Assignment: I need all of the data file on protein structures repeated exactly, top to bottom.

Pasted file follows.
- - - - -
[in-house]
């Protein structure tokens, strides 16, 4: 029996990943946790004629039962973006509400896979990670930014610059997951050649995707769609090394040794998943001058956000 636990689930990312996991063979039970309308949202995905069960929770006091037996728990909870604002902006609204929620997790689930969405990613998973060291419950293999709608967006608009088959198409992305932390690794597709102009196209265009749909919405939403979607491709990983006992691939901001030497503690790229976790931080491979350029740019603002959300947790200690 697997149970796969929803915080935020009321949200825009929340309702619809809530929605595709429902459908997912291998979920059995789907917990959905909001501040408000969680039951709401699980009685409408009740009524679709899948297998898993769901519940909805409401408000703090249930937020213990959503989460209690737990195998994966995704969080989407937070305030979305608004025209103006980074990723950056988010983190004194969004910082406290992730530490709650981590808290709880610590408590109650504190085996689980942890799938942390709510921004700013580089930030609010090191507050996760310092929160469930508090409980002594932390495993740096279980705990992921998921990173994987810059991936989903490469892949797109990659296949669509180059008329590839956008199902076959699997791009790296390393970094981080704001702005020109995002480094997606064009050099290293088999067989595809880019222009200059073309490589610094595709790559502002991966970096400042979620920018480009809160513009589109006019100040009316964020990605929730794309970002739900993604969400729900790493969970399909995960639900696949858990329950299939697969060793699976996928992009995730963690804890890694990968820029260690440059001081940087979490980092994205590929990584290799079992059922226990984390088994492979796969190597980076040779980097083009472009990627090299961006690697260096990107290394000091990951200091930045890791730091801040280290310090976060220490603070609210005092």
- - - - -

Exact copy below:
[in-house]
């Protein structure tokens, strides 16, 4: 029996990943946790004629039962973006509400896979990670930014610059997951050649995707769609090394040794998943001058956000 636990689930990312996991063979039970309308949202995905069960929770006091037996728990909870604002902006609204929620997790689930969405990613998973060291419950293999709608967006608009088959198409992305932390690794597709102009196209265009749909919405939403979607491709990983006992691939901001030497503690790229976790931080491979350029740019603002959300947790200690 697997149970796969929803915080935020009321949200825009929340309702619809809530929605595709429902459908997912291998979920059995789907917990959905909001501040408000969680039951709401699980009685409408009740009524679709899948297998898993769901519940909805409401408000703090249930937020213990959503989460209690737990195998994966995704969080989407937070305030979305608004025209103006980074990723950056988010983190004194969004910082406290992730530490709650981590808290709880610590408590109650504190085996689980942890799938942390709510921004700013580089930030609010090191507050996760310092929160469930508090409980002594932390495993740096279980705990992921998921990173994987810059991936989903490469892949797109990659296949669509180059008329590839956008199902076959699997791009790296390393970094981080704001702005020109995002480094997606064009050099290293088999067989595809880019222009200059073309490589610094595709790559502002991966970096400042979620920018480009809160513009589109006019100040009316964020990605929730794309970002739900993604969400729900790493969970399909995960639900696949858990329950299939697969060793699976996928992009995730963690804890890694990968820029260690440059001081940087979490980092994205590929990584290799079992059922226990984390088994492979796969190597980076040779980097083009472009990627090299961006690697260096990107290394000091990951200091930045890791730091801040280290310090976060220490603070609210005092």